Avoid a Running Injury With the 10 Percent Rule

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In any given year, anywhere between 65 percent and 80 percent of runners get laid up with an injury.

Poor footwear, inadequate core strength and overpronation are often to blame, but the most common culprit is overtraining.

Meet the "10 Percent Rule," every injury-free runner's training partner. In short, the rule is that runners should never increase their mileage more than 10 percent week over week. In other words, if you ran 20 miles last week, increase it to 22 miles next week and not a smidgen more. A slow and methodical progression of mileage helps to stave off injuries and improve performance.

More: 3 Ways to Build an Injury-Proof Foundation for Running

Training Errors

Runners overtrain for a number of reasons. The most common one is a lack of time. That race you signed up for months ago is suddenly just a few weeks away. Runners with a tight training window will try to cram in more mileage than they should.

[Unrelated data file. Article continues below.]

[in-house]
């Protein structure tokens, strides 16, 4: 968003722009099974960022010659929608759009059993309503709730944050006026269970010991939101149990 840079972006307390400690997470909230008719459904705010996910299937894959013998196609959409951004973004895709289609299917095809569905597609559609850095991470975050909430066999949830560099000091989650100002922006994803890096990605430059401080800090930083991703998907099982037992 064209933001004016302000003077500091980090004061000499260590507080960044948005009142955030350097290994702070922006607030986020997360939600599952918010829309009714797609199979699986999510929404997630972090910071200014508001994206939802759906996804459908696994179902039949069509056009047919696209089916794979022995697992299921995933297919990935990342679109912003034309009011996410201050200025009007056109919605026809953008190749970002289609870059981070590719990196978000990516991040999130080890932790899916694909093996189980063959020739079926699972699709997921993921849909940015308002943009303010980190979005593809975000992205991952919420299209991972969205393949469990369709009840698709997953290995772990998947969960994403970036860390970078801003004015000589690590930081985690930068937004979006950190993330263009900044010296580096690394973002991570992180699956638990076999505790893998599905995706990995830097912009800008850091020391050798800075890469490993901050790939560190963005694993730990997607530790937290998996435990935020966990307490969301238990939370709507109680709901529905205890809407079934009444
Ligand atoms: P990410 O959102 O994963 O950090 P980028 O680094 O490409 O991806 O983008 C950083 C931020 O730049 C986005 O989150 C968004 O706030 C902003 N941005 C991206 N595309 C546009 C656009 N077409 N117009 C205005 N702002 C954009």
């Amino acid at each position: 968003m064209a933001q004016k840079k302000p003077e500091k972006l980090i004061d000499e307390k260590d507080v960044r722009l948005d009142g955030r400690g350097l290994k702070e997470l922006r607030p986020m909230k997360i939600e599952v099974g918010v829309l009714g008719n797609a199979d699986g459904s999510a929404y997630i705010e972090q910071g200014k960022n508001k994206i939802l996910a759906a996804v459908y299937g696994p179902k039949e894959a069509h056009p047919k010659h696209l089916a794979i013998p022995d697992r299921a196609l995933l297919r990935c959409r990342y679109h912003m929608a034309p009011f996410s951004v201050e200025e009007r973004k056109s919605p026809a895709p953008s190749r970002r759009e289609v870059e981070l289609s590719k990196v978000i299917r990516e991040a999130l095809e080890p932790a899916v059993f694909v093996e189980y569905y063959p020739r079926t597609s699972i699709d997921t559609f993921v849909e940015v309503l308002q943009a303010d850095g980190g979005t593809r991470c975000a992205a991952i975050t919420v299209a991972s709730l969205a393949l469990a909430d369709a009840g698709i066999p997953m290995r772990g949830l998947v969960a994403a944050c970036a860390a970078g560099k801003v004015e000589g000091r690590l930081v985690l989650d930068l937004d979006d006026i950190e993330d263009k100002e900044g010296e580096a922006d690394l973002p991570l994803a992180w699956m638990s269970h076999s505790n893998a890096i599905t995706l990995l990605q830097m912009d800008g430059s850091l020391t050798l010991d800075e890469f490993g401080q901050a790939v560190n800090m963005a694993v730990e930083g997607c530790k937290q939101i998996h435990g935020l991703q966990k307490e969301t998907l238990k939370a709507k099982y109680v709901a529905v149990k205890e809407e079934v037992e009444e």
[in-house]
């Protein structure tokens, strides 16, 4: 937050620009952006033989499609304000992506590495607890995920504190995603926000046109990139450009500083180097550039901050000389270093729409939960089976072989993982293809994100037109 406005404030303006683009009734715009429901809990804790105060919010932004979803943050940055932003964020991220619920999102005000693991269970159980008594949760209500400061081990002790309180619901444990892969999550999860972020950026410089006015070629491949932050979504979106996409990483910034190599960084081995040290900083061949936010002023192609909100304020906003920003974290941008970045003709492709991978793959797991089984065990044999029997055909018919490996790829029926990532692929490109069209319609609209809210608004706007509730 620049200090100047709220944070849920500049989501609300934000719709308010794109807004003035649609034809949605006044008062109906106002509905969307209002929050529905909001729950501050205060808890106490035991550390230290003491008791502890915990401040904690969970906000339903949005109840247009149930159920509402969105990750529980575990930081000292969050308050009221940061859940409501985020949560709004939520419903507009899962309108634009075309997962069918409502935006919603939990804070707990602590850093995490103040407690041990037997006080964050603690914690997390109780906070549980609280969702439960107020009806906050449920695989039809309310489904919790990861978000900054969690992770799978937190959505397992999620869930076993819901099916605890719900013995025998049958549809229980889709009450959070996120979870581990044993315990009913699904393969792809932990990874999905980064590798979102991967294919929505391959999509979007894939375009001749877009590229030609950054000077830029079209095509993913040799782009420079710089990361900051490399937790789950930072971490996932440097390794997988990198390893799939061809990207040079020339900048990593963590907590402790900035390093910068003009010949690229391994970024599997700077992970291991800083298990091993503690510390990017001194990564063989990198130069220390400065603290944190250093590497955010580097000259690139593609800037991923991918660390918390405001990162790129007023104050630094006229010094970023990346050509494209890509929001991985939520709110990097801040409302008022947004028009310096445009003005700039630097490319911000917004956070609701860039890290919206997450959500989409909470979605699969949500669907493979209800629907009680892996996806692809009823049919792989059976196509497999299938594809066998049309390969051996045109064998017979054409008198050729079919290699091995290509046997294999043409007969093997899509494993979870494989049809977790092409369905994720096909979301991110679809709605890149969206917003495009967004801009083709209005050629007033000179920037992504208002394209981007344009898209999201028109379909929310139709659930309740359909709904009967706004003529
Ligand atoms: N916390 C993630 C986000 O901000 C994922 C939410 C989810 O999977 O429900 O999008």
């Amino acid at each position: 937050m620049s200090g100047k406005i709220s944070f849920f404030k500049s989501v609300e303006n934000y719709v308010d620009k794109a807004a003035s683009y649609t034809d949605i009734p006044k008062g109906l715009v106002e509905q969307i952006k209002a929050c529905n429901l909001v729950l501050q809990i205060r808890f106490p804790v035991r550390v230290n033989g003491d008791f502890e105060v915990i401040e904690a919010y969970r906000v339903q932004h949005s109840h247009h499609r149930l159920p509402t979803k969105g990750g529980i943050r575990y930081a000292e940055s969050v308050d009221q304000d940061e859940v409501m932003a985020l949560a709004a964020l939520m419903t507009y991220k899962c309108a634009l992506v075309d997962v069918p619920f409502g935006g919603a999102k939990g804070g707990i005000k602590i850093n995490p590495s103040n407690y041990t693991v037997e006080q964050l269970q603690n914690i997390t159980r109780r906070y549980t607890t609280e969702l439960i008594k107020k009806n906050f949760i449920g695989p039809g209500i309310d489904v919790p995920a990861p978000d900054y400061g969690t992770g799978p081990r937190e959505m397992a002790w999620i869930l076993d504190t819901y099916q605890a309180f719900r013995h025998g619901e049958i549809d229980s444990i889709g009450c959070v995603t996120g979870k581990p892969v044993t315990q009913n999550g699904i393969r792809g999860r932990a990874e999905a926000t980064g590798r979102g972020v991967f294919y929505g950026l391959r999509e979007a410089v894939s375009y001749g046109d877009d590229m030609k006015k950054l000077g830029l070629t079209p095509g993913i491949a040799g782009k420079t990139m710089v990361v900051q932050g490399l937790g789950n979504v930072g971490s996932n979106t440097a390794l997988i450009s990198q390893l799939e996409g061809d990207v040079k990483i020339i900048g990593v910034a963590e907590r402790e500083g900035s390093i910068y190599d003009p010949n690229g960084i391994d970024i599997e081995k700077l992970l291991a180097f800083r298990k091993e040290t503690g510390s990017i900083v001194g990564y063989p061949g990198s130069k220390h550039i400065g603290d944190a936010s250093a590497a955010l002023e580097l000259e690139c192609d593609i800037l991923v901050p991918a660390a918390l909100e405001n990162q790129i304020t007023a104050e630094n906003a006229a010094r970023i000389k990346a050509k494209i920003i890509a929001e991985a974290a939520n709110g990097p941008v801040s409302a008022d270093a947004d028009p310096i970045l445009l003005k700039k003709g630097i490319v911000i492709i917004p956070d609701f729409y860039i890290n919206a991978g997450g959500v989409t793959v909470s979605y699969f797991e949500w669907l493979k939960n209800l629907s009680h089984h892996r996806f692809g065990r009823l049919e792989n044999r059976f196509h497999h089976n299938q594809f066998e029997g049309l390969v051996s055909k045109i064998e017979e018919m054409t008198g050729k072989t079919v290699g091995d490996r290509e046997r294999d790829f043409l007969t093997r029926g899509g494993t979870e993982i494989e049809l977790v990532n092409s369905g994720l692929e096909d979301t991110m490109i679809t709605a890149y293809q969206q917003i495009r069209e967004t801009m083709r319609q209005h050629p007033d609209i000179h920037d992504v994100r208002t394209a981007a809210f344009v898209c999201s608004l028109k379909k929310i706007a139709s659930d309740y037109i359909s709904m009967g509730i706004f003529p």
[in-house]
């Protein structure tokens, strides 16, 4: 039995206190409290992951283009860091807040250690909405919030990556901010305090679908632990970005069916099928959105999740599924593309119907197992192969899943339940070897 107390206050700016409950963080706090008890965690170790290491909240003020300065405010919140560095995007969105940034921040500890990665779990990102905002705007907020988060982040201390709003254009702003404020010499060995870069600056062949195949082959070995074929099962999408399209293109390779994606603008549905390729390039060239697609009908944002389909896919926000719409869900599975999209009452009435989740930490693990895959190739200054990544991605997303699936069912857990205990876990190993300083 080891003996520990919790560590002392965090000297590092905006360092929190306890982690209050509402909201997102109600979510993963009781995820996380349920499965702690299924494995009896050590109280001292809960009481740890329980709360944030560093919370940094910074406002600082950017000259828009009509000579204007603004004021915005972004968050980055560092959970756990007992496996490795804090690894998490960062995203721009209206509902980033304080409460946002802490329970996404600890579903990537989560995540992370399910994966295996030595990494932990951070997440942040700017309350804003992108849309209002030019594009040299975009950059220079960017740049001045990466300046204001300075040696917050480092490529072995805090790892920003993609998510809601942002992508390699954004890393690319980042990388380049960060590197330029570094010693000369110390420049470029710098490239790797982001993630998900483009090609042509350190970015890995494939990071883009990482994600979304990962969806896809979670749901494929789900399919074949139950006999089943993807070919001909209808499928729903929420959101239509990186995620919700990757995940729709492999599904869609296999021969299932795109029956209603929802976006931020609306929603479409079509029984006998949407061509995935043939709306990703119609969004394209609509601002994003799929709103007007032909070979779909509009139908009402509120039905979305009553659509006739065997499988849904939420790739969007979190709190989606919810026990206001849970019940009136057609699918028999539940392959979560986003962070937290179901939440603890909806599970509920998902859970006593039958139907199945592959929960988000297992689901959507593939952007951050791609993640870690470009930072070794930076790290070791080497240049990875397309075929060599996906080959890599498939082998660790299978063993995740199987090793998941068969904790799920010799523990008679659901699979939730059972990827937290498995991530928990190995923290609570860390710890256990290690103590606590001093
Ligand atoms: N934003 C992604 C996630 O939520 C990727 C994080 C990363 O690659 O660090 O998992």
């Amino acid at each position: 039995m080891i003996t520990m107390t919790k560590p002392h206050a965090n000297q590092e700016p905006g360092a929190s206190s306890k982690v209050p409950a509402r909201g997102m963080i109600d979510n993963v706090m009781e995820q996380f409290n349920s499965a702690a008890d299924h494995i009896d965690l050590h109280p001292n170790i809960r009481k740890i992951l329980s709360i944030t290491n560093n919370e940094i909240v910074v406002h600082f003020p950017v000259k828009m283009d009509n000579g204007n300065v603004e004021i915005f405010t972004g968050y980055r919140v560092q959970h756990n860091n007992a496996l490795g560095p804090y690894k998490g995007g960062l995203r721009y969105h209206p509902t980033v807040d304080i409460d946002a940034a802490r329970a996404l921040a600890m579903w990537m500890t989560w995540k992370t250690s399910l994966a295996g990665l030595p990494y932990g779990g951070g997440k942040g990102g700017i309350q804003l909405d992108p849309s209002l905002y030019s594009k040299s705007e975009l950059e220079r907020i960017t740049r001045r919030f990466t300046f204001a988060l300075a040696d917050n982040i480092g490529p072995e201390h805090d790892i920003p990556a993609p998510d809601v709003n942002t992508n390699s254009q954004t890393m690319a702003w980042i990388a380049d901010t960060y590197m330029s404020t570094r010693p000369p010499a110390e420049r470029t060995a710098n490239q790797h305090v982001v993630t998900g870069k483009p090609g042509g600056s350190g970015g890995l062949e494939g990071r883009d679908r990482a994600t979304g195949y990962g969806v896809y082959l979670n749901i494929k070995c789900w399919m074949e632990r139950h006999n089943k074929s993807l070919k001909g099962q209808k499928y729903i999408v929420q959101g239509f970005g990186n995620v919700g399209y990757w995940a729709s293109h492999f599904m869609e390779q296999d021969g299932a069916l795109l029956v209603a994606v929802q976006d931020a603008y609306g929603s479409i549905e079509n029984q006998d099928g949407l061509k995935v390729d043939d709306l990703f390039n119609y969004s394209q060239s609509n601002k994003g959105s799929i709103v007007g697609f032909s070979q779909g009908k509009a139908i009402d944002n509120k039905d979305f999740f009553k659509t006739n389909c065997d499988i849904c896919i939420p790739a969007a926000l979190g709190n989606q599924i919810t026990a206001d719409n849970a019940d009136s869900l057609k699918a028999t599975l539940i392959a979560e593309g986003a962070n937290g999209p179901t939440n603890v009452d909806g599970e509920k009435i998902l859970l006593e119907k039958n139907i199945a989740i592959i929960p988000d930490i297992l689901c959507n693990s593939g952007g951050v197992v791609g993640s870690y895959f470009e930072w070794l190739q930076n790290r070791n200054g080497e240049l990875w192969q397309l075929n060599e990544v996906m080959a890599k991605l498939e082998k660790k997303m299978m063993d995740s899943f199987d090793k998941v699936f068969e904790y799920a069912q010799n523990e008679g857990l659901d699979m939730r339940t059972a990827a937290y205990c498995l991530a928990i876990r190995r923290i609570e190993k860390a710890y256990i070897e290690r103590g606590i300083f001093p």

"You really need to take the time to build up your endurance," says Jennifer Gill, a Road Runners Club of America (RRCA) certified distance running coach based in Washington D.C. "The point of training is slow, gradual progression." Anything else can lead to unnecessary aches, pains and injuries.

Some runners simply let their excitement for the sport get in the way of their training. When you feel great running, the impulse to add more mileage can take over.

"I see it all the time in both experienced and beginning runners," Gill says. "Once a runner is training consistently, they often think it is okay to jump from one set of miles to another, when it really takes time for your body to adapt."

More: How Beginning Runners Can Improve Endurance Without Injury

Although it may feel like you can handle more, patience in training is imperative, albeit tricky at times. Your body may be able to handle the extra load for a week or two but will most certainly crash in the end. Work on regulating that enthusiasm so you have it on reserve for race day.